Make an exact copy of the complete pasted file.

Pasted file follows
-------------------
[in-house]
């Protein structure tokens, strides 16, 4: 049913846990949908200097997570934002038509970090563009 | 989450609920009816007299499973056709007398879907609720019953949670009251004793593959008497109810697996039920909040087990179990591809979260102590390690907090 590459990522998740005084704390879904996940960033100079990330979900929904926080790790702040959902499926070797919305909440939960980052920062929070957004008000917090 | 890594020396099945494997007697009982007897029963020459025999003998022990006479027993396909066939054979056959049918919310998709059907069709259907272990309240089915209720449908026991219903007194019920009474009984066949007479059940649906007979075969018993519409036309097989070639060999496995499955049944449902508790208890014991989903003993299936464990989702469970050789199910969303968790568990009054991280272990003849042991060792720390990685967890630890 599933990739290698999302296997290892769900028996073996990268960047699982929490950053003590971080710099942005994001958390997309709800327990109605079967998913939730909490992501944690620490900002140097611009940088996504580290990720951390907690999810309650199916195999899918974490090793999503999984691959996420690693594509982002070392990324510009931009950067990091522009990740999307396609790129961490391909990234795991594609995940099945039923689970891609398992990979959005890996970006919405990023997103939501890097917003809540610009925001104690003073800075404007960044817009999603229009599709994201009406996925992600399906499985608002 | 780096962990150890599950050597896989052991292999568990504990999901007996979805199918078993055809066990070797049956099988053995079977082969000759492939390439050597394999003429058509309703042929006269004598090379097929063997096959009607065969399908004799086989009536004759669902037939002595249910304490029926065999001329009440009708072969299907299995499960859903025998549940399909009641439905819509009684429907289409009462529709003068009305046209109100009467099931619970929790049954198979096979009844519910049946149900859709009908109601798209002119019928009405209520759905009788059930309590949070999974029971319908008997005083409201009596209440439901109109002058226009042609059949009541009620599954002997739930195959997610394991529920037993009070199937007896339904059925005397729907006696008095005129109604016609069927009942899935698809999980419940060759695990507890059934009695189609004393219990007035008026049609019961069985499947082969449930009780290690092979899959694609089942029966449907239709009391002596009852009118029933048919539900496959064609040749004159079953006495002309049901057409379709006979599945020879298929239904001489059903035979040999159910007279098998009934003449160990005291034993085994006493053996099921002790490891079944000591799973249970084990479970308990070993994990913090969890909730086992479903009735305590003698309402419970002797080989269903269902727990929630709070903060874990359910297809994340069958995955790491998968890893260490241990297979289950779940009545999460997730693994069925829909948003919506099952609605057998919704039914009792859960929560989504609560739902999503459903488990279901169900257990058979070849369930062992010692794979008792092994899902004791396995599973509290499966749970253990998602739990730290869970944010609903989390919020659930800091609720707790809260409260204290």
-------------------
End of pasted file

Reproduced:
[in-house]
């Protein structure tokens, strides 16, 4: 049913846990949908200097997570934002038509970090563009 | 989450609920009816007299499973056709007398879907609720019953949670009251004793593959008497109810697996039920909040087990179990591809979260102590390690907090 590459990522998740005084704390879904996940960033100079990330979900929904926080790790702040959902499926070797919305909440939960980052920062929070957004008000917090 | 890594020396099945494997007697009982007897029963020459025999003998022990006479027993396909066939054979056959049918919310998709059907069709259907272990309240089915209720449908026991219903007194019920009474009984066949007479059940649906007979075969018993519409036309097989070639060999496995499955049944449902508790208890014991989903003993299936464990989702469970050789199910969303968790568990009054991280272990003849042991060792720390990685967890630890 599933990739290698999302296997290892769900028996073996990268960047699982929490950053003590971080710099942005994001958390997309709800327990109605079967998913939730909490992501944690620490900002140097611009940088996504580290990720951390907690999810309650199916195999899918974490090793999503999984691959996420690693594509982002070392990324510009931009950067990091522009990740999307396609790129961490391909990234795991594609995940099945039923689970891609398992990979959005890996970006919405990023997103939501890097917003809540610009925001104690003073800075404007960044817009999603229009599709994201009406996925992600399906499985608002 | 780096962990150890599950050597896989052991292999568990504990999901007996979805199918078993055809066990070797049956099988053995079977082969000759492939390439050597394999003429058509309703042929006269004598090379097929063997096959009607065969399908004799086989009536004759669902037939002595249910304490029926065999001329009440009708072969299907299995499960859903025998549940399909009641439905819509009684429907289409009462529709003068009305046209109100009467099931619970929790049954198979096979009844519910049946149900859709009908109601798209002119019928009405209520759905009788059930309590949070999974029971319908008997005083409201009596209440439901109109002058226009042609059949009541009620599954002997739930195959997610394991529920037993009070199937007896339904059925005397729907006696008095005129109604016609069927009942899935698809999980419940060759695990507890059934009695189609004393219990007035008026049609019961069985499947082969449930009780290690092979899959694609089942029966449907239709009391002596009852009118029933048919539900496959064609040749004159079953006495002309049901057409379709006979599945020879298929239904001489059903035979040999159910007279098998009934003449160990005291034993085994006493053996099921002790490891079944000591799973249970084990479970308990070993994990913090969890909730086992479903009735305590003698309402419970002797080989269903269902727990929630709070903060874990359910297809994340069958995955790491998968890893260490241990297979289950779940009545999460997730693994069925829909948003919506099952609605057998919704039914009792859960929560989504609560739902999503459903488990279901169900257990058979070849369930062992010692794979008792092994899902004791396995599973509290499966749970253990998602739990730290869970944010609903989390919020659930800091609720707790809260409260204290």